This is a Grade II listed, double fronted, terraced house constructed around 1800 on Dane John Gardens, just inside Canterbury's Roman city walls.
The aim of our project was to strip out all harmful, modern materials and treatments to the house carried out by a developer in the late 1990s, which had covered and removed all character. We wanted instead to reveal and relish what remained of the early1800s fabric, and introduce gentle alterations to re-orientate the house, maximising the opportunities of the site.
From the front, the house is part of a grand ‘palace’-like terrace, facing onto the elegant Dane John Gardens. At the rear however, it's more of a jumbled cottage (a schizophrenic front/back condition typical of this period) overlooking the busy Watling Street Car Park. Our proposal made the best of this situation by emphasising the views to the front and suppressing those to the back, by creating discreet and specific views into the rear walled garden or beyond to the skyline of Canterbury, while obscuring the views into the adjacent car park.
The approach to conservation in this project was led by the client's desire for everything to appear historic, but 'as new'. This meant taking apart the house, back to bare lathe and plaster, joists and brick, and carefully straightening, filling, repairing and redecorating in a manner inspired by the original craftwork. Assumed bomb damage in the 1940s had caused the whole house to jump and slump over 150mm from one side to the other, meaning all the fireplaces were cracked and misaligned, so these elements were carefully dismantled and reconstructed, with new pieces of stone where required.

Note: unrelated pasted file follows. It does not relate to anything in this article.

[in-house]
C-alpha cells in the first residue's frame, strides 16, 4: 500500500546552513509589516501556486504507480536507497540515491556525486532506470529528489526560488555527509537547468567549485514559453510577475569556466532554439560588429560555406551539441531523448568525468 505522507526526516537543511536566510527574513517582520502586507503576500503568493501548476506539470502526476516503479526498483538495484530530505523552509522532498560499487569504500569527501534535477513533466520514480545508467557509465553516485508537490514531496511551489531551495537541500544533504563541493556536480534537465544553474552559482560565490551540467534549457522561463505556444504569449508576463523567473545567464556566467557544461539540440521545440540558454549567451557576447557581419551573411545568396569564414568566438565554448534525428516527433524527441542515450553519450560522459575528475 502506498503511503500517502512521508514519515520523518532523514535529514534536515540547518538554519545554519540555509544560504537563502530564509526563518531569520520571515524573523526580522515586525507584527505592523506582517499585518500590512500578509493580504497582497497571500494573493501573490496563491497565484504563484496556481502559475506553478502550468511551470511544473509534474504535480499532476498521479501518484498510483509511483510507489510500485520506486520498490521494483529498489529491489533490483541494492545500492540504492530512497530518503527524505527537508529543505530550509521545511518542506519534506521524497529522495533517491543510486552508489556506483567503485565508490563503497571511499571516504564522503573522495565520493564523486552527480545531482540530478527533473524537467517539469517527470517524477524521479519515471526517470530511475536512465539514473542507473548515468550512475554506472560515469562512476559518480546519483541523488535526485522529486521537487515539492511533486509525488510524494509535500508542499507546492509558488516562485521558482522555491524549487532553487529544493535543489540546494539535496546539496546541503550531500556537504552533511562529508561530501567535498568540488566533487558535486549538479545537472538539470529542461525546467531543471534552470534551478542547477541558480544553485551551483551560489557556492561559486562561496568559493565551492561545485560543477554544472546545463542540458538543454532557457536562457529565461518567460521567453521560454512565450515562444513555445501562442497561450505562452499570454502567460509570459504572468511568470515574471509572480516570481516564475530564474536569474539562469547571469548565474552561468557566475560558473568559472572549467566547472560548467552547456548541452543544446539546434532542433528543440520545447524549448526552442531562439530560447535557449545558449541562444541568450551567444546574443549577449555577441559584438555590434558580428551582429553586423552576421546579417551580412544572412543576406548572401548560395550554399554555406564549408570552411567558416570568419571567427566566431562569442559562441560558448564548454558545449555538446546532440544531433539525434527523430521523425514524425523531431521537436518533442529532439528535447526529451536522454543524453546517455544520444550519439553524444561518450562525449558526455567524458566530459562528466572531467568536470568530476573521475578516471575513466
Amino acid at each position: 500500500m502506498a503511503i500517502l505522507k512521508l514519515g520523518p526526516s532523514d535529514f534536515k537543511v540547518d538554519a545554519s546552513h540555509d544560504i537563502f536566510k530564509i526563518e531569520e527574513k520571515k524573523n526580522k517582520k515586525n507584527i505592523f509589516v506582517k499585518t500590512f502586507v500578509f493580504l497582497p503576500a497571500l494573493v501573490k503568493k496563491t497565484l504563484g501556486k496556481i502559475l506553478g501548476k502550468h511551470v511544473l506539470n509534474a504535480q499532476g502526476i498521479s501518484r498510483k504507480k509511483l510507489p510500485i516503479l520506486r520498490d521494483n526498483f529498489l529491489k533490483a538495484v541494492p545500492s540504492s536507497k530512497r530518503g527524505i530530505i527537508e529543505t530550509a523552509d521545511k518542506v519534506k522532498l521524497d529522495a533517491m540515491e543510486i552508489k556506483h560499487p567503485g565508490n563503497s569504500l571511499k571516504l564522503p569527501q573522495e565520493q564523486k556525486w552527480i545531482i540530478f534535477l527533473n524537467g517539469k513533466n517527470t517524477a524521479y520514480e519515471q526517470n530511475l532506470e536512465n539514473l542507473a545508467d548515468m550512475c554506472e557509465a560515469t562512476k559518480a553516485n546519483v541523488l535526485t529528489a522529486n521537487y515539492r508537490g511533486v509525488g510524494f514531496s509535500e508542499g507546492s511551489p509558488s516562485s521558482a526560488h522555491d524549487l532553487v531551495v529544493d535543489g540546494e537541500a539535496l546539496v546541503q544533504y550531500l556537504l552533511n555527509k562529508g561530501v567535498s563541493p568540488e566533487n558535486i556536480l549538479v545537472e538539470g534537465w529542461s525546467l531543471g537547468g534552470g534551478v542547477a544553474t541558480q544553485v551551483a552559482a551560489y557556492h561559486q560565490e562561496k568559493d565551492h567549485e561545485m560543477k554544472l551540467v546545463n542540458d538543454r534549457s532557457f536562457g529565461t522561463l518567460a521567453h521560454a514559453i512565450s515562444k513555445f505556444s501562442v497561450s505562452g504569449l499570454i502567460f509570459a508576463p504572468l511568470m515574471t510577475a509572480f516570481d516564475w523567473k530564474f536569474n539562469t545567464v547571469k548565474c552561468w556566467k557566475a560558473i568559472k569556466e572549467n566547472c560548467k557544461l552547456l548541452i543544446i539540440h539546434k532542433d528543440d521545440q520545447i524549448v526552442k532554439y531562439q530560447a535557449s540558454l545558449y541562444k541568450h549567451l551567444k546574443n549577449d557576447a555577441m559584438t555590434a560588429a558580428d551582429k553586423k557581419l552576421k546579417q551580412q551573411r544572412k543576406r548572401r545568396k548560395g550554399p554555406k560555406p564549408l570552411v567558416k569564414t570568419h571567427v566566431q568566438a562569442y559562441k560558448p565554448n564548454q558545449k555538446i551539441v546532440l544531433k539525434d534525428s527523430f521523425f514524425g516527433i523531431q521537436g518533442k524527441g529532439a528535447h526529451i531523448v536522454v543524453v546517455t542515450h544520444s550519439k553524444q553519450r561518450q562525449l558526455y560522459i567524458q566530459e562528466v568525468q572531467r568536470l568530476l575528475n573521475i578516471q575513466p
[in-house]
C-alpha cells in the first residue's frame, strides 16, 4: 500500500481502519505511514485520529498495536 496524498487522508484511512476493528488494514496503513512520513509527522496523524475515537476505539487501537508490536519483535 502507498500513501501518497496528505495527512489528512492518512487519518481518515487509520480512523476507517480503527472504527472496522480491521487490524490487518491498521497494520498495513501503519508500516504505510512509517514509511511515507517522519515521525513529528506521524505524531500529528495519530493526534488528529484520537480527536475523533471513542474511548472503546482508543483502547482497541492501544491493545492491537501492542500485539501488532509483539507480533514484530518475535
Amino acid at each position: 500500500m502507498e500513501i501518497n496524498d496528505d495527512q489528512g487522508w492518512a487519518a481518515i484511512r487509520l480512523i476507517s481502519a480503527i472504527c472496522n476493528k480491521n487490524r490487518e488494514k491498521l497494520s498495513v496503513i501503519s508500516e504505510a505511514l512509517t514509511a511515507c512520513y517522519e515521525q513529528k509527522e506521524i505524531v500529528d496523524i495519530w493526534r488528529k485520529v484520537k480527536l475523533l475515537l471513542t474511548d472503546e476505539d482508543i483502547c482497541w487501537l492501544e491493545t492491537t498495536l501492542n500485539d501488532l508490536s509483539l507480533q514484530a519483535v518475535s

Three storeys of swooping mahogany handrail was stripped of modern varnishes and French Polished with several layers of shellac to create the traditional lustre, and new limed solid oak floorboards throughout replaced the patchwork of earlier careless repairs.
New library cabinets, panelling and architraves were detailed to match remaining fragments, and installed over retained (non-original) late 19th century skirting boards so all new interventions could be subtly 'read' and reversed if required in future.
Contractor: BW May & Son Ltd
Engineer: Osborne Edwards Ltd
Photographs by Studio Sam Causer